Even in the extreme situation where an open house actually sells, the consequence to the buyer and seller is that they lose their right to representation. The agent sitting in the open house represents the seller so if a buyer buys the house, a dual agency would be created (can you say, “Serve two masters”). A dual agency is a misnomer and really means no agency at all. In a dual agency, the real estate broker gets paid a double commission and is prohibited from assisting either party in negotiating price or terms (the two most important reasons consumers hire Realtors). In other words, the broker gets paid twice as much for providing less than half the service. Learn about dual agency by clicking here.
Just the very act of a buyer walking into an open house can create the potential for a commission dispute in which the seller’s agent would lay claim to the double commission and refuse to split their commission with a buyer agent brought into the transaction later on. In other words, the buyer is potentially giving up their right to representation just by walking into the house.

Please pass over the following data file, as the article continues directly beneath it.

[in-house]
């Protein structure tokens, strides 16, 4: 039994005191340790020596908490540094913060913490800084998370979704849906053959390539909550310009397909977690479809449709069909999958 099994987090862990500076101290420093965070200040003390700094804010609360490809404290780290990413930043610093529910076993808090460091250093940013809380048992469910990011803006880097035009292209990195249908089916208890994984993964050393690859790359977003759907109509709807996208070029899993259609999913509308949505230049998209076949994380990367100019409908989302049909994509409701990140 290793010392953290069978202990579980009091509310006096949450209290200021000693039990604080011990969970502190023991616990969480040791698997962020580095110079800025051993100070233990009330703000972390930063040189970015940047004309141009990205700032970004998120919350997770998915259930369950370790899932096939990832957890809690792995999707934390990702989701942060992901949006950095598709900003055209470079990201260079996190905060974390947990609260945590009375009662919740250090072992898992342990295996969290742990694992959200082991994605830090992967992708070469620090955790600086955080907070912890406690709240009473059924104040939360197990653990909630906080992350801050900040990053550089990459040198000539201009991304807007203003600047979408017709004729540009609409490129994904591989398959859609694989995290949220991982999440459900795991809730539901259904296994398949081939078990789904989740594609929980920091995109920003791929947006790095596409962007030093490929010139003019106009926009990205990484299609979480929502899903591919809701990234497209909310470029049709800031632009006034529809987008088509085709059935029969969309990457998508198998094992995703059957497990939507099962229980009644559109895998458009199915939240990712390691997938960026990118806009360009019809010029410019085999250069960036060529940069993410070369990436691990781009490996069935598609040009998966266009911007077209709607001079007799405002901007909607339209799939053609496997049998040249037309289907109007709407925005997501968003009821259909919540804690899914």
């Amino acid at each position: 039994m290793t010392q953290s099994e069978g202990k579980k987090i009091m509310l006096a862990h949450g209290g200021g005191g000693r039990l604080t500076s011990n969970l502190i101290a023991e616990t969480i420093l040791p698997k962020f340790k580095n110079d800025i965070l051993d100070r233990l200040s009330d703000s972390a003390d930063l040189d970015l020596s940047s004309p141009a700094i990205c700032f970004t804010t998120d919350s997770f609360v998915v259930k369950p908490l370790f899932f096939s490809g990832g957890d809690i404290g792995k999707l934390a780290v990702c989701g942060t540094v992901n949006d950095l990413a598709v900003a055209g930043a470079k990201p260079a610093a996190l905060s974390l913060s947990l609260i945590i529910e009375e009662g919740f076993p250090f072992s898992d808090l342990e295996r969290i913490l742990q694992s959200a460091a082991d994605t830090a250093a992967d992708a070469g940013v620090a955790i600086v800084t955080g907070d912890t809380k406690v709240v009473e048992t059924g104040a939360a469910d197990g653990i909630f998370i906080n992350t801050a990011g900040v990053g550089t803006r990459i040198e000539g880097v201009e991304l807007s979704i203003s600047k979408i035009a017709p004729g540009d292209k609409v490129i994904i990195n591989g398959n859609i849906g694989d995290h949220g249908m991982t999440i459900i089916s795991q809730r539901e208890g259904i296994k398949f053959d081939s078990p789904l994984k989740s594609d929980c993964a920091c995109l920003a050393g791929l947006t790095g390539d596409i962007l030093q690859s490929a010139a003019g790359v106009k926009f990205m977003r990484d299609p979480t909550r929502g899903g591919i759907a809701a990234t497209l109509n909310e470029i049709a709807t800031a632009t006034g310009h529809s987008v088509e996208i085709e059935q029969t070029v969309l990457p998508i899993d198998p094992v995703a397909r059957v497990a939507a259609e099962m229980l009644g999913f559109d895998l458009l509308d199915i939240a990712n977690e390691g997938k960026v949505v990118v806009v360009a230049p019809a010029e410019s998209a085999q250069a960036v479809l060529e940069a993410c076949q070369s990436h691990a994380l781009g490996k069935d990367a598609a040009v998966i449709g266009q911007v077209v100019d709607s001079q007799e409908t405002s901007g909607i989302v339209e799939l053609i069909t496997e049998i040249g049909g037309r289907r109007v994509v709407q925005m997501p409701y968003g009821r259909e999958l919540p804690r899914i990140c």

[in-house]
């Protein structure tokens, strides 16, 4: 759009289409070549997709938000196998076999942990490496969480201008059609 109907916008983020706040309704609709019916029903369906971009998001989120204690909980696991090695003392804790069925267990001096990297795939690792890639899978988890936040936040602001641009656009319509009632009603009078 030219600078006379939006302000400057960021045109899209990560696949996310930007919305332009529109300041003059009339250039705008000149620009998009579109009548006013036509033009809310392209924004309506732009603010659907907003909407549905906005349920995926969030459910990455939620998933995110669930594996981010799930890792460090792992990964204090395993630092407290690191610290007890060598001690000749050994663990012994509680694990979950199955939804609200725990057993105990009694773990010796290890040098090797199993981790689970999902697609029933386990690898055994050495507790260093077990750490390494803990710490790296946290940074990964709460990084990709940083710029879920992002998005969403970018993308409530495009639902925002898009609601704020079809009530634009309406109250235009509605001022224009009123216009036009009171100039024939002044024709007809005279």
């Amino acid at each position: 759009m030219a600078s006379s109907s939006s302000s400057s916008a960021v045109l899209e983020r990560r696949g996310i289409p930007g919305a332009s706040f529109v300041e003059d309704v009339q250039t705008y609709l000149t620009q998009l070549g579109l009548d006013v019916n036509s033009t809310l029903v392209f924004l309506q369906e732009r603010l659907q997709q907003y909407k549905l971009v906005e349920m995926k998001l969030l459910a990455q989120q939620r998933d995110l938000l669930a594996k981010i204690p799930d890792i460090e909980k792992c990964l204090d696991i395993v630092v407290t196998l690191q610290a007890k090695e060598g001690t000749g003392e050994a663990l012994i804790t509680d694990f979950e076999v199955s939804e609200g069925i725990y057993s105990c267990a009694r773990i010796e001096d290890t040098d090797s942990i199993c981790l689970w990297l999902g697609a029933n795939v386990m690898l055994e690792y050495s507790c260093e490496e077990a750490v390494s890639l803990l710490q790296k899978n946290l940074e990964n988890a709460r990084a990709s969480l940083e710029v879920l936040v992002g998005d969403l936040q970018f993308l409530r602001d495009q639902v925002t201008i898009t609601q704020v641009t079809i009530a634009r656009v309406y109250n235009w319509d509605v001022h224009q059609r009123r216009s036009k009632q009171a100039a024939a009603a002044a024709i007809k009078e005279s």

CAARE has created an experimental Open House Form for buyers that asks the listing broker to agree to share their commission split with the unrepresented buyer, instead of the keeping it all to themselves or sharing with another broker. The logic is that since they were willing to share this money with another broker representing the buyer, then they should have no problem sharing this same amount with the buyer who could use the money to hire an attorney to draft the documents. Here is a link to that article and the form.